Remove far from me vanity and lies: give me neither poverty nor riches; feed me with food convenient for me:
I. THE PERSON HERE SPEAKING WAS A PERSON OF TRUE PIETY. This person was truly a good man, for he was humble (vers. 2, 3). He had sublime views of God (ver. 4). In his character we perceive a deep reverence for the Word of God, and great delight in its purity (ver. 5). In this character we contemplate, in relation to prayer, earnestness and judiciousness (vers. 7, 8). From God he expected all his mercies, whether spiritual or temporal, and he expected them as an undeserved favour. He did not prescribe to God, but by His Spirit he was taught to pray as in the words before us.
II. AGUR WAS A PERSON WHOSE WILL WAS ABSORBED OR LOST IN THE DIVINE WILL. This was an evidence of his piety. To submit to the will of God is His command, and is the bounden duty of all creatures. By nature the will is rebellious; it is as an iron sinew, and as a brow of brass. The first effect of the grace of God is to reconcile the mind to the plan of salvation by Jesus Christ. They wish no alteration in the doctrines of the Cross on their account; of the whole covenant, in its conditions and its Head, its promises and discipline, they say, "It is all my salvation and all my desire." They delight in the law of the Lord after the inward man, and they allow God the entire management of their providential lot. They know that the disposing of their lot is from the Lord; whether they are rich or poor, their wishes are not the rule, but the appointment of God.
III. AGUR'S DESIRE AFTER EARTHLY THINGS WERE VERY MODERATE. "Give me neither poverty, nor riches, but feed me," etc. The heart of man since the Fall, having lost God as a portion, and its interest in spiritual things, has become ravenous in its desires after the things of sense and of time. It seeks pleasure after pleasure, honour after honour, riches after riches, field after field; and yet, like the ocean, though all the rivers run into it, the heart of man is never satisfied. But the saints having returned to God in Christ, as the rest and portion of their souls, and finding themselves happy in God, are very moderate in their desires after earthly things. They desire nothing of God as to the present life which He is not willing to give, and which does not contribute to their advantage. They do not wish more than they really want, and they would not lay up treasures on earth.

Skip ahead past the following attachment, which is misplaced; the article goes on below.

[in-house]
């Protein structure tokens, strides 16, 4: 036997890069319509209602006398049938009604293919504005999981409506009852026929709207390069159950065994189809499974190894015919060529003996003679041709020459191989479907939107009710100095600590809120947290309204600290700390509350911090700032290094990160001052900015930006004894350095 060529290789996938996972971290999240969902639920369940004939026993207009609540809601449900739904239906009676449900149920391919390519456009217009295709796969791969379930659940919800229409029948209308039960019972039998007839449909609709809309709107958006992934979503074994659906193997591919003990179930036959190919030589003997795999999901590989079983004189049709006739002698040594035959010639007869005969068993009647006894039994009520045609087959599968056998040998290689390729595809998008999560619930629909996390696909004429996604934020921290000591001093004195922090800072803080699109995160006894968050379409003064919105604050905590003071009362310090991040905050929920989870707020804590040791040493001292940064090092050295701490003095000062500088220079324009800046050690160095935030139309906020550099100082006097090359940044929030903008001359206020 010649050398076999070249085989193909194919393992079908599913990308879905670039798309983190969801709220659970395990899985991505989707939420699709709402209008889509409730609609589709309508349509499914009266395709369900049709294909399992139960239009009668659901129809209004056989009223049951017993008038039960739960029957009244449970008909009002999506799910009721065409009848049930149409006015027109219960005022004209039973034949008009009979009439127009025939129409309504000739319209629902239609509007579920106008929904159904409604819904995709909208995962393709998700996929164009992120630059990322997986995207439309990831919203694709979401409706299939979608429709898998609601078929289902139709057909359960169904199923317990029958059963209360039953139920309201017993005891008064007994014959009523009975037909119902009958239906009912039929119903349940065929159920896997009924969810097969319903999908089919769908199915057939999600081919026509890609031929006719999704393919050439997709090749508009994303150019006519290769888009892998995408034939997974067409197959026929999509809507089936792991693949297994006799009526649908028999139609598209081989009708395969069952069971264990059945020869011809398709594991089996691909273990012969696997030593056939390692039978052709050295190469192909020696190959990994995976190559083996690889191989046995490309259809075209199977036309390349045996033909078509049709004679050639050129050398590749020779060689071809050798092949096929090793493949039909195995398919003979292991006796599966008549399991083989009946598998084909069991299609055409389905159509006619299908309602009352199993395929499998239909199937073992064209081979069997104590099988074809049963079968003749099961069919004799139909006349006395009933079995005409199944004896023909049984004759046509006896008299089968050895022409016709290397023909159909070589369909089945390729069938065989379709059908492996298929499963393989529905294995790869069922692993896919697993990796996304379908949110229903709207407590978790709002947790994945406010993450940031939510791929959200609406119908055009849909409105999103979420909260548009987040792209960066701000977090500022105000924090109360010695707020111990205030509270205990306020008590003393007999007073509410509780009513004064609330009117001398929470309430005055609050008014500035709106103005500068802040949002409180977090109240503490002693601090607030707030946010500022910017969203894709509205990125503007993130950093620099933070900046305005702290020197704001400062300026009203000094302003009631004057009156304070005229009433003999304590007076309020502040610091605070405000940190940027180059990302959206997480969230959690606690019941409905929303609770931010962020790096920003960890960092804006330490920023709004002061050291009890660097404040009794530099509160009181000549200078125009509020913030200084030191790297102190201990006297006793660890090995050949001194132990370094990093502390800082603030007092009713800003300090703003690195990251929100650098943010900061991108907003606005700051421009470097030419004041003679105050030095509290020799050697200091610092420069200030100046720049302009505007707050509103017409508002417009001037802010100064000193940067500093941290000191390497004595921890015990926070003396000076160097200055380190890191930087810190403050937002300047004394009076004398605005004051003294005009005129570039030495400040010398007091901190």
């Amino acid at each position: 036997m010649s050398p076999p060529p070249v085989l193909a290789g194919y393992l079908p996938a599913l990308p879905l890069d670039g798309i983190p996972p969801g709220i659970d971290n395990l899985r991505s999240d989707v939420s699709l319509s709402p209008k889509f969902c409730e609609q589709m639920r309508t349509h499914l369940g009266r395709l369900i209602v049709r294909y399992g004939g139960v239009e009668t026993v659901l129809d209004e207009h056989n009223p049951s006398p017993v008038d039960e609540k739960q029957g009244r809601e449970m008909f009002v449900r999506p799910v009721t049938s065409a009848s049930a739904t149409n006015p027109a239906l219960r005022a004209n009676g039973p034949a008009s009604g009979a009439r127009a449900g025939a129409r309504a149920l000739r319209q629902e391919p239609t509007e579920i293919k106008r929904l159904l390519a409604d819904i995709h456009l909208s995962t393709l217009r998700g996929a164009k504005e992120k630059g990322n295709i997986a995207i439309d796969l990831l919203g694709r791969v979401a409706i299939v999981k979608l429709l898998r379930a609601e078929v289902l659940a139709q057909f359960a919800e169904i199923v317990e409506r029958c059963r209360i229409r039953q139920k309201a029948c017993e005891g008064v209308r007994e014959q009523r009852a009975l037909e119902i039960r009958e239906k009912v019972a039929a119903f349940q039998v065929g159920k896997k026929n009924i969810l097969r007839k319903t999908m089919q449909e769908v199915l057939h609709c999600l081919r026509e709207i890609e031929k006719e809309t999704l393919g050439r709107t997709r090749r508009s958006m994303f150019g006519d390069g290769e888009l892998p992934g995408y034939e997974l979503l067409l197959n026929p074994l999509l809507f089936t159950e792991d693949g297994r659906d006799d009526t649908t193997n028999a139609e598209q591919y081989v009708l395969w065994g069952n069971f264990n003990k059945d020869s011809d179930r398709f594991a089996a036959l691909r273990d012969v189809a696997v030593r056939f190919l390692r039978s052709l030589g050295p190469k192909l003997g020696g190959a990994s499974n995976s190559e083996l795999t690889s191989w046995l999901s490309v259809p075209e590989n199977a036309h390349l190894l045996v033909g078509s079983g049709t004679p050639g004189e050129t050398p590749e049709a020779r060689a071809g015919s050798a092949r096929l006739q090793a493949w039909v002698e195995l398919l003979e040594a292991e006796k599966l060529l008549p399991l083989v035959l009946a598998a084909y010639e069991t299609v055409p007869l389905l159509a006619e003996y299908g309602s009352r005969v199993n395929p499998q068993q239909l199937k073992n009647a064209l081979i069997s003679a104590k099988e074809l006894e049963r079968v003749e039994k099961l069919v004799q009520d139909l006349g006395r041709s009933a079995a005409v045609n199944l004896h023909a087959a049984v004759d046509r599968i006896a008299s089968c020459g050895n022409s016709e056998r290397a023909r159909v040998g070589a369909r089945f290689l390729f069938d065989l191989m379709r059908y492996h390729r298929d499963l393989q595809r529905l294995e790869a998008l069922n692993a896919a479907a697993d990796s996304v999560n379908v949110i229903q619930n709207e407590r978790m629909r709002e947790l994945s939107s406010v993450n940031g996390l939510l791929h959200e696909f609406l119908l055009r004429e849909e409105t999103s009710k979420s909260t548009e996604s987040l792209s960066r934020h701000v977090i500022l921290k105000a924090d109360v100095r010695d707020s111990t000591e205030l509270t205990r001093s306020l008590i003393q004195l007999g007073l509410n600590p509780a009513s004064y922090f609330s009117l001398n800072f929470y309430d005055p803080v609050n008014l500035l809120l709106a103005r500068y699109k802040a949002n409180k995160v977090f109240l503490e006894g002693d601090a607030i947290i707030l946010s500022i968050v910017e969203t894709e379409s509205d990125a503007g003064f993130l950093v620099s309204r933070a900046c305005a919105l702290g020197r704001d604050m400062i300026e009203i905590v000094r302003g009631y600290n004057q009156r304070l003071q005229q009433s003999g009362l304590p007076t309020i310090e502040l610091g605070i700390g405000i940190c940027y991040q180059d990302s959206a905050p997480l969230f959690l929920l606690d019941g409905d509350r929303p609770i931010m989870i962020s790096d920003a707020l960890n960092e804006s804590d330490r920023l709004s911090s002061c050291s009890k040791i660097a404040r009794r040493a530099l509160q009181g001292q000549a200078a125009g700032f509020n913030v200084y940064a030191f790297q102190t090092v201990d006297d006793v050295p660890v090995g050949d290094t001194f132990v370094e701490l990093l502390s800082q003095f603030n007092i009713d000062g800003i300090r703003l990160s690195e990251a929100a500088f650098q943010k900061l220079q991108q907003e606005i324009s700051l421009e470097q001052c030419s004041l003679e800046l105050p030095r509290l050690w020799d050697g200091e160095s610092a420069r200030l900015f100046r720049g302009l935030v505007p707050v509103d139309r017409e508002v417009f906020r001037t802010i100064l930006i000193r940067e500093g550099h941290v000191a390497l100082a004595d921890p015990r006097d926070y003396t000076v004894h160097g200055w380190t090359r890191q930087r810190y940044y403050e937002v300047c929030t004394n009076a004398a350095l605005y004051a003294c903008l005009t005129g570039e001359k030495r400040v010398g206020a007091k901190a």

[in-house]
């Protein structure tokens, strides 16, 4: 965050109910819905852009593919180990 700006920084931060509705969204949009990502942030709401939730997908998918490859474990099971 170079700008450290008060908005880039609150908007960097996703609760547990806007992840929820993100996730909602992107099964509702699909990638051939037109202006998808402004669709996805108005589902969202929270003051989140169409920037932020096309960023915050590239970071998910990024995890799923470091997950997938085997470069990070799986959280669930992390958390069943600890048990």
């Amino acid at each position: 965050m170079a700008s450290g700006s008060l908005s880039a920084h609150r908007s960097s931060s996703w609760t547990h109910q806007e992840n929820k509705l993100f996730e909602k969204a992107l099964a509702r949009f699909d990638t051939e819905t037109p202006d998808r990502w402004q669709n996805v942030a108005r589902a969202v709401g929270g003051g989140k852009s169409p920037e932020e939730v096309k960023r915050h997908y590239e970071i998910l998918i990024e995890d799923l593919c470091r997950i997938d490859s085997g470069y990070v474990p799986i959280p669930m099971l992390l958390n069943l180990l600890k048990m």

IV. AGUR WAS A WISE MAN, WHO CONSIDERED THE TEMPTATIONS INCIDENT TO THE LOT OF OTHER MEN. " Lest I be full, and deny Thee." To be full is to be very rich, to fare, like the rich man in the Gospel, sumptuously every day, to have more than their hearts can wish. "Lest I be full, and deny Thee to be the Author of my mercies — deny my dependence on Thee for Thy blessing which maketh rich — deny Thee the glory due to Thy name, and take it to myself or ascribe it to others — deny Thee before men, by being ashamed of mingling with Thy poor people in Thy worship. Lest my forgetfulness of God strengthen into aversion, and my aversion become atheism, and I say, Who is the Lord?" When every gale blows perfume, and every post brings joyful intelligence, it is not possible for the spirit of a wicked man to avoid the swellings of pride, and the elevation of self-confidence. The other temptation which this good man wished to avoid, by the grace of God, was poverty: "Lest I be poor, and steal, and take the name of my God in vain." He doth not say, "Lest I steal and be condemned by men for it, be imprisoned for it," but "Lest I steal, and take the name of my God in vain"; that is, "Lest I dishonour God by breaking the eighth precept of His law, lest by so doing I dishonour my profession as a holy man, or lest, if charged with the crime, I should deny or conceal it, and so, by endeavouring to hide one sin, should commit another — by denying the sin of theft, commit the sin of lying." The motives against sin which animated Agur were noble motives, and such as they were should animate us. His religion was all of a piece, his prayers were the fruit of his piety, and his life corresponded to his prayers.
Parallel VersesKJV: Remove far from me vanity and lies: give me neither poverty nor riches; feed me with food convenient for me: